Lack of funding could prompt island teachers to strike

The Bainbridge Island Education Association has told the Bainbridge Island School Board it will hold a strike vote in August 2017 if lawmakers failed to amply fund education.

Union Representatives Lisa Hale and Larry Holland read from a prepared statement by BIEA at a recent board meeting and told district officials the union’s membership had agreed to take the step, if necessary.

It’s just the latest attempt by school workers to draw attention to inadequate funding for public schools.

“Members have been traveling to Olympia, waving signs on street corners, and calling members of the Legislature to demand full funding of basic education. Last week, our members voted unanimously to meet in August 2017 to take a strike vote if Washington state lawmakers fail to amply fund education,” the statement to the school board said.

“Other Education Associations in our region and across the state are taking similar action,” the statement continued.

“We are here to ask, respectfully, that the Bainbridge Island School Board, school district administration and all concerned members of the Bainbridge Island community, join us in these efforts. We know many of you already have. But continued pressure is needed because the time is now to achieve ample and stable funding for our schools. With the state facing a deadline established by the Supreme Court, now is when real progress has a chance,” the statement concluded.

Following the meeting, Hale, along with Superintendent Peter Bang-Knudsen and Board President Sheila Jakubik, drafted a letter to State House Representatives Sherry Appleton and Drew Hansen, as well as Washington State Senator Christine Rolfes. The letter states that despite the lack of funding, the district is making do with what little it already has.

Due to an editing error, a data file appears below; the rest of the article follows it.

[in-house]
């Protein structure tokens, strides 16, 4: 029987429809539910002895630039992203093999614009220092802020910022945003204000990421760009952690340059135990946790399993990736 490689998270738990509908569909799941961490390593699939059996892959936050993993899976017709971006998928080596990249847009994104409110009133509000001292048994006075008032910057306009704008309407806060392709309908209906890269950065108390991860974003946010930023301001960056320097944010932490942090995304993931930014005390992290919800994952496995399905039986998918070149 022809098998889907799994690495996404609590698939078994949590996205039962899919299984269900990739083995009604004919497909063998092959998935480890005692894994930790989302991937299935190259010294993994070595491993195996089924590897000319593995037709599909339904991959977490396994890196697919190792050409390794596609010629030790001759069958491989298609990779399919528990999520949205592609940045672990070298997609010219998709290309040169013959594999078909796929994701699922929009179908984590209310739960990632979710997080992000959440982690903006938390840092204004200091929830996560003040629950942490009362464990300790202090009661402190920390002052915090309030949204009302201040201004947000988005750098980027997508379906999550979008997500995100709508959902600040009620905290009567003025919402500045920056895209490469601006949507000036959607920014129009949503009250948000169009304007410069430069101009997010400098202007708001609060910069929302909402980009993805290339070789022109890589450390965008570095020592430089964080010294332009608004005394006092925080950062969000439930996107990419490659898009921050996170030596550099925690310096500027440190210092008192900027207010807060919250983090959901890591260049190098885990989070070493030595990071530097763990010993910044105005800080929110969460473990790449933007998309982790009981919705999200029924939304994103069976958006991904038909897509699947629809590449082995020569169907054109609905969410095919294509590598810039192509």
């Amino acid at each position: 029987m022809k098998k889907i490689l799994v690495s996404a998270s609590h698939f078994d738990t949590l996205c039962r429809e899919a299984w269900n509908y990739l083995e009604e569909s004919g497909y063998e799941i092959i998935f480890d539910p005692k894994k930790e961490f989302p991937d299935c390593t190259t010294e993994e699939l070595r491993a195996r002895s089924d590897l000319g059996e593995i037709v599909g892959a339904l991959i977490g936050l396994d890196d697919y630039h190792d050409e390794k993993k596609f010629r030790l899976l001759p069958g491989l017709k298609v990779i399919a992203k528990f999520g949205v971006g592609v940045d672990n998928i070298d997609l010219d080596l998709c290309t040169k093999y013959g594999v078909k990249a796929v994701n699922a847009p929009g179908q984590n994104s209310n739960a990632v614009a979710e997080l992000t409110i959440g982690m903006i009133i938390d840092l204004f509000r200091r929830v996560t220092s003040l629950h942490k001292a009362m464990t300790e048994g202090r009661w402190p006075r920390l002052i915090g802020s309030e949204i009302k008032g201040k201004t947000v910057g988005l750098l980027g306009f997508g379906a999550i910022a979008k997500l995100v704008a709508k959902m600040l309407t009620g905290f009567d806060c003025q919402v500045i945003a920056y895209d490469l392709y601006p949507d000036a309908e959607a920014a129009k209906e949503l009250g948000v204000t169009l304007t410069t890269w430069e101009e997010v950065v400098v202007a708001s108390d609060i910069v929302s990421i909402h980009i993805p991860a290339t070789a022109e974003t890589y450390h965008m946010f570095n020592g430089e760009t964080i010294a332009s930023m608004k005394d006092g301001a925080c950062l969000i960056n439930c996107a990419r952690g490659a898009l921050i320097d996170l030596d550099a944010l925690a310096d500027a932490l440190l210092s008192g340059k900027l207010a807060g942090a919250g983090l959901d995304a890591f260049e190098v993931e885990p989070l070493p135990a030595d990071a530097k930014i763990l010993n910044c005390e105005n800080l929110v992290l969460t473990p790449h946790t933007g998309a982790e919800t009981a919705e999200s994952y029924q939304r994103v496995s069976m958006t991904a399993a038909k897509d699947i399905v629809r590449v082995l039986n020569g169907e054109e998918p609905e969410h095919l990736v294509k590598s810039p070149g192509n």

“We are doing the best we can, but a big chunk of information is missing: What will we receive from the state?” the letter reads.

“Ensuring all staff are afforded fair compensation is an interest which we believe that is shared, and one which can only be addressed if the Legislature commits to embracing the premise of doing no harm to districts and their staff in this area.

“Providing educational support and services to our most vulnerable students is one of BISD’s highest priorities. We have continued to find the state and federal funding in this area woefully inadequate, and therefore commit significant portions of our Educational Programs and Operations (EP&O) levy to support our Special Education Services,”

The letter also referenced the fact that Carter McCleary — whose parents filed the McCleary suit in 2007 which determined the state’s responsibility to adequately fund basic education — recently graduated from high school.

“It’s too late to fully fund Carter McCleary’s education, but it’s not too late for the more than one million Washington students arriving for the 2017-18 school year.”

While the letter urged state representatives to adequately fund education, there wasn’t any mention of a potential strike, and school officials remained tight-lipped about the possibility of a walkout.

“I appreciate that BIEA leadership is keeping clear lines of communication open with the district and we continue to work together to encourage the state to fully fund education,” Jakubik said.

When asked if she would support a strike by teachers, Jakubik would not comment.